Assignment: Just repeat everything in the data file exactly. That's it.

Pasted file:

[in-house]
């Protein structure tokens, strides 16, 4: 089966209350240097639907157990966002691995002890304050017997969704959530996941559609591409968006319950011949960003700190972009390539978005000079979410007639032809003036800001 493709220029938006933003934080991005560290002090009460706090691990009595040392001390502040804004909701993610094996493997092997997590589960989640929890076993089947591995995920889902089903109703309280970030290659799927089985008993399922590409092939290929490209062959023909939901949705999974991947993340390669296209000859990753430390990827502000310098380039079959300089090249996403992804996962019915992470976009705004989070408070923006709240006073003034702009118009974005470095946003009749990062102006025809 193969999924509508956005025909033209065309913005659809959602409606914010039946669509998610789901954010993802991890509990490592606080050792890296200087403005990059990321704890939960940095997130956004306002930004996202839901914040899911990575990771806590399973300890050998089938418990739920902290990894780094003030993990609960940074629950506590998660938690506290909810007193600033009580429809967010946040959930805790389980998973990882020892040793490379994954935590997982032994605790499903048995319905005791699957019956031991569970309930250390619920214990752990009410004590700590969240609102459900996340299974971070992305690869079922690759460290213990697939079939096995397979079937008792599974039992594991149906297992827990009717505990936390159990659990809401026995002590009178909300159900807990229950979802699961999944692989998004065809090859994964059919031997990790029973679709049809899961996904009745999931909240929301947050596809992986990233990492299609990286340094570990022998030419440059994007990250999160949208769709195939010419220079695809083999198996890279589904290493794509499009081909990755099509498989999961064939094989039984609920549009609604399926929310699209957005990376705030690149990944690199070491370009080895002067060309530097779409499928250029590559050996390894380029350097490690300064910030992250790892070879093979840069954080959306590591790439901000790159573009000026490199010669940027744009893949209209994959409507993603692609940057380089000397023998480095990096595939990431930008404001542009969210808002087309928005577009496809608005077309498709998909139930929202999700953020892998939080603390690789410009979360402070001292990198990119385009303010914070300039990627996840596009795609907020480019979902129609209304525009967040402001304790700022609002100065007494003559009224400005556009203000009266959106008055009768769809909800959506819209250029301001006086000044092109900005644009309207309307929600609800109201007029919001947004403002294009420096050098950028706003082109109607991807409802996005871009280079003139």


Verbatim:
[in-house]
């Protein structure tokens, strides 16, 4: 089966209350240097639907157990966002691995002890304050017997969704959530996941559609591409968006319950011949960003700190972009390539978005000079979410007639032809003036800001 493709220029938006933003934080991005560290002090009460706090691990009595040392001390502040804004909701993610094996493997092997997590589960989640929890076993089947591995995920889902089903109703309280970030290659799927089985008993399922590409092939290929490209062959023909939901949705999974991947993340390669296209000859990753430390990827502000310098380039079959300089090249996403992804996962019915992470976009705004989070408070923006709240006073003034702009118009974005470095946003009749990062102006025809 193969999924509508956005025909033209065309913005659809959602409606914010039946669509998610789901954010993802991890509990490592606080050792890296200087403005990059990321704890939960940095997130956004306002930004996202839901914040899911990575990771806590399973300890050998089938418990739920902290990894780094003030993990609960940074629950506590998660938690506290909810007193600033009580429809967010946040959930805790389980998973990882020892040793490379994954935590997982032994605790499903048995319905005791699957019956031991569970309930250390619920214990752990009410004590700590969240609102459900996340299974971070992305690869079922690759460290213990697939079939096995397979079937008792599974039992594991149906297992827990009717505990936390159990659990809401026995002590009178909300159900807990229950979802699961999944692989998004065809090859994964059919031997990790029973679709049809899961996904009745999931909240929301947050596809992986990233990492299609990286340094570990022998030419440059994007990250999160949208769709195939010419220079695809083999198996890279589904290493794509499009081909990755099509498989999961064939094989039984609920549009609604399926929310699209957005990376705030690149990944690199070491370009080895002067060309530097779409499928250029590559050996390894380029350097490690300064910030992250790892070879093979840069954080959306590591790439901000790159573009000026490199010669940027744009893949209209994959409507993603692609940057380089000397023998480095990096595939990431930008404001542009969210808002087309928005577009496809608005077309498709998909139930929202999700953020892998939080603390690789410009979360402070001292990198990119385009303010914070300039990627996840596009795609907020480019979902129609209304525009967040402001304790700022609002100065007494003559009224400005556009203000009266959106008055009768769809909800959506819209250029301001006086000044092109900005644009309207309307929600609800109201007029919001947004403002294009420096050098950028706003082109109607991807409802996005871009280079003139």